It doesn't have a clue if you're prosing your girlfriend on an overlook in Yosemite looking at the beautiful cliffs and waterfalls, whether you're shooting a waterfall or you're shooting her--they talk about face detection.0730

Nine times out of ten, no matter what camera you use today, it's going to focus on infinity, sometimes they OK, but a lot of times they don't, and the last thing you want to do is go some place beautiful that you're never going to be again, take one shot of that with your girlfriend there, not look at it, and go home.0741

And then you open it up and the computer discovered that the camera focused on infinity, and your girlfriend is blurred out, so that's an absolute waste--you can't go back and re-shoot it, so always check your focus if possible.0762

You can zoom it up, there's buttons or wheels or levers on every camera today to allow you to check your image and zoom it right up to see if it focused in the right spot.0776

Be careful of camera shake...with the digital cameras today, it's not like the old days when cameras had view finders and you would hold them right up close to your face like I'm doing here, that would enable you to steady the camera because you're bracing it against your body, everybody holds them out like this like the iPhones and all the cameras, and even for me being a pro for 30 years, it's really hard to keep it completely steady at two feet out and squeezing the button.0786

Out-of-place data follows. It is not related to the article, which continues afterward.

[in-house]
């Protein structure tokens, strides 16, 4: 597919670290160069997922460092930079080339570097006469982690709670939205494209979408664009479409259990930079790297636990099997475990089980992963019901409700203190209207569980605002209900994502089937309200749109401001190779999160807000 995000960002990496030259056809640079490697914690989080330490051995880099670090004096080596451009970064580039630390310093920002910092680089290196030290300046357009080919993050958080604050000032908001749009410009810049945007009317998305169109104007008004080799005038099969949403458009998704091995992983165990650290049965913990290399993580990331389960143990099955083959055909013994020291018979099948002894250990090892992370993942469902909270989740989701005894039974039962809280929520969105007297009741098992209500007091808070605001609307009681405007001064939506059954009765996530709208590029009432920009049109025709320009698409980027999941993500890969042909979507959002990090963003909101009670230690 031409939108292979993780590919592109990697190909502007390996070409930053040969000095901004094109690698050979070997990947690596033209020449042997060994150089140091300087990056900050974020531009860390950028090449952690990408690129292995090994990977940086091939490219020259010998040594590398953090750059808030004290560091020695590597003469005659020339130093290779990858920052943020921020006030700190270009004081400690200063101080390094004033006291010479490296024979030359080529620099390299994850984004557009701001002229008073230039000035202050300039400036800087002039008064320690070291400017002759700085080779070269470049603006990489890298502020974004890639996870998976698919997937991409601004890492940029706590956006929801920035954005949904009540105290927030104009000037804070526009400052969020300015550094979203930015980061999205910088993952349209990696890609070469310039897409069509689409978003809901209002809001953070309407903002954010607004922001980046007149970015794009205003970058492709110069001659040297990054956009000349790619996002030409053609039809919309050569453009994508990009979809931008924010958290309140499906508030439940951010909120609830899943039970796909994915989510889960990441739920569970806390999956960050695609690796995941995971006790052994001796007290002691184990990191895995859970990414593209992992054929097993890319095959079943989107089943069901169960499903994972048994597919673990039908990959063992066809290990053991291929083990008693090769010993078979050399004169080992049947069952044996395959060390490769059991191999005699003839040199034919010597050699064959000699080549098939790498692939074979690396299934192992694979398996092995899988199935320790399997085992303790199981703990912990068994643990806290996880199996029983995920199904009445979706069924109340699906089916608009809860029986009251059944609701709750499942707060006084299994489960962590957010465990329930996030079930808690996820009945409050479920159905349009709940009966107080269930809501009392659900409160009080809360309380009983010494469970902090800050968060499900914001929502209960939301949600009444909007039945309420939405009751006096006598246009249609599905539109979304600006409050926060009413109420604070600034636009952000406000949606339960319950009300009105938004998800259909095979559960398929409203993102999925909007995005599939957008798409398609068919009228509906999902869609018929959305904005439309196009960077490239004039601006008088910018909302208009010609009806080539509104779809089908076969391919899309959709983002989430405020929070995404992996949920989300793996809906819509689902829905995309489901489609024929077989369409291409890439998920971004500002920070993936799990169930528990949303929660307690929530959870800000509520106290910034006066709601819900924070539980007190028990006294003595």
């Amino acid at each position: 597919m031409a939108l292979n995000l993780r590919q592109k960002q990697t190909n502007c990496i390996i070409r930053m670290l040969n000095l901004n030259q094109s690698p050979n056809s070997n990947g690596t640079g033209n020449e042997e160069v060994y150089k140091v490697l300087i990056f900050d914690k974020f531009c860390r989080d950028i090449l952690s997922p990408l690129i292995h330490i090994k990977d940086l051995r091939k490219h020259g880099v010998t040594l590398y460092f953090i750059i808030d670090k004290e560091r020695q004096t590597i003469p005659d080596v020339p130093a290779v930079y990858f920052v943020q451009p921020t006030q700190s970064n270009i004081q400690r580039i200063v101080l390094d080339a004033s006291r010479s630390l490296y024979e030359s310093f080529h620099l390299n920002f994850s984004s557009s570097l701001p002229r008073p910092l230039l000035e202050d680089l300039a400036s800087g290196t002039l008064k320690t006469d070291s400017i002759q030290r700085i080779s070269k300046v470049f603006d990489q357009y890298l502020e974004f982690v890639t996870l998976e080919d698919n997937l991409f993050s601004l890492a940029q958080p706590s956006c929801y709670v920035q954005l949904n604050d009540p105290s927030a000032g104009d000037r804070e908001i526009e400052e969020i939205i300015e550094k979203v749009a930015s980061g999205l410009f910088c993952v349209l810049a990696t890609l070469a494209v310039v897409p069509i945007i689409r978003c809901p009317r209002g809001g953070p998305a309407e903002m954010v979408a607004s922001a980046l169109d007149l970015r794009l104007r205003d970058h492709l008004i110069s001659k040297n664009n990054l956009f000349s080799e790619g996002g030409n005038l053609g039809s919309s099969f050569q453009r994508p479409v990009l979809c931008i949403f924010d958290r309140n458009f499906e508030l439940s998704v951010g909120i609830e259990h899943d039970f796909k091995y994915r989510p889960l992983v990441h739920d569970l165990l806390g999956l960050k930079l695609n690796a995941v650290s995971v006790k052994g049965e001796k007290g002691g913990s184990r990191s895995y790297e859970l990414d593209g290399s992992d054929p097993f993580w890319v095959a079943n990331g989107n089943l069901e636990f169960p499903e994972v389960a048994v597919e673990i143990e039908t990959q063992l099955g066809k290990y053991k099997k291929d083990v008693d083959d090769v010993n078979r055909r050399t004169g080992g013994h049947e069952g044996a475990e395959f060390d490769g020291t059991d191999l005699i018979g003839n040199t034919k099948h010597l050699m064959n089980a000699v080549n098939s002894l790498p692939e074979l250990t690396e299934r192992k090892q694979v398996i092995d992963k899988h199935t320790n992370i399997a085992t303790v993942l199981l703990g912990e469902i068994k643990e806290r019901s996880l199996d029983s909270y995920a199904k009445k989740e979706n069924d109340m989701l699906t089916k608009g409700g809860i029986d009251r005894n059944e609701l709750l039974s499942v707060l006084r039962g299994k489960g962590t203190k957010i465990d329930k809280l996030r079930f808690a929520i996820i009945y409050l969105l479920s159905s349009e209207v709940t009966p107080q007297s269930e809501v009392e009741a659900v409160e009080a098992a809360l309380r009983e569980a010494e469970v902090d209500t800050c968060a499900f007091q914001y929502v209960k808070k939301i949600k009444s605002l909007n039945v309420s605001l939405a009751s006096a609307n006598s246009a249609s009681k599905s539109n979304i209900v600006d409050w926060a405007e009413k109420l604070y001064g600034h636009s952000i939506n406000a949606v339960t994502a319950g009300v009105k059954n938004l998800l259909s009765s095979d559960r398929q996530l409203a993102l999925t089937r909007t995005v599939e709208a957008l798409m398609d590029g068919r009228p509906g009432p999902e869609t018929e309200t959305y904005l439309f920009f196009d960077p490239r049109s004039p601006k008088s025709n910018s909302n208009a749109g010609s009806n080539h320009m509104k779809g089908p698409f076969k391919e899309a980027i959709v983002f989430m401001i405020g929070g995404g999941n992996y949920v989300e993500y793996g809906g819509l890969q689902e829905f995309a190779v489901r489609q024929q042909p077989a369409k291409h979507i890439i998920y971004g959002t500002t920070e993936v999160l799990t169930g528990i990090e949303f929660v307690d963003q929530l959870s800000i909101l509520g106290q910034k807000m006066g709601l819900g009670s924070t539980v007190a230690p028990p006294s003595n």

And if it gets darker, any shutter speed less than 1/30 of a second, the odds are you cannot get a crisp picture even if it focuses on the individual, camera's going to move, so if you get in that situation use a tripod if possible, or brace the camera on a rock or a tree, and if you can't do that, bring it as close as possible so your elbows are on your body so that you can brace it, breath and squeeze slowly.0818

And that brings me to a point...shoot several shots of a scene if you can...from different angles that we talk about at the bottom here, but especially to make sure that your focus is right, no camera shake, that's another one to do.0846

OK, make sure you get the best exposure which is called bracketing, shoot it, look in the view finder, don't just shoot it and walk away, make sure that it looks like it's exposed correctly, and if it's very important to you, if you're shooting manual this is easy...0863

You shoot the best one, then you over expose a little bit, over expose a little more, under expose a little, under expose a little bit more, and you get a range of exposure.0880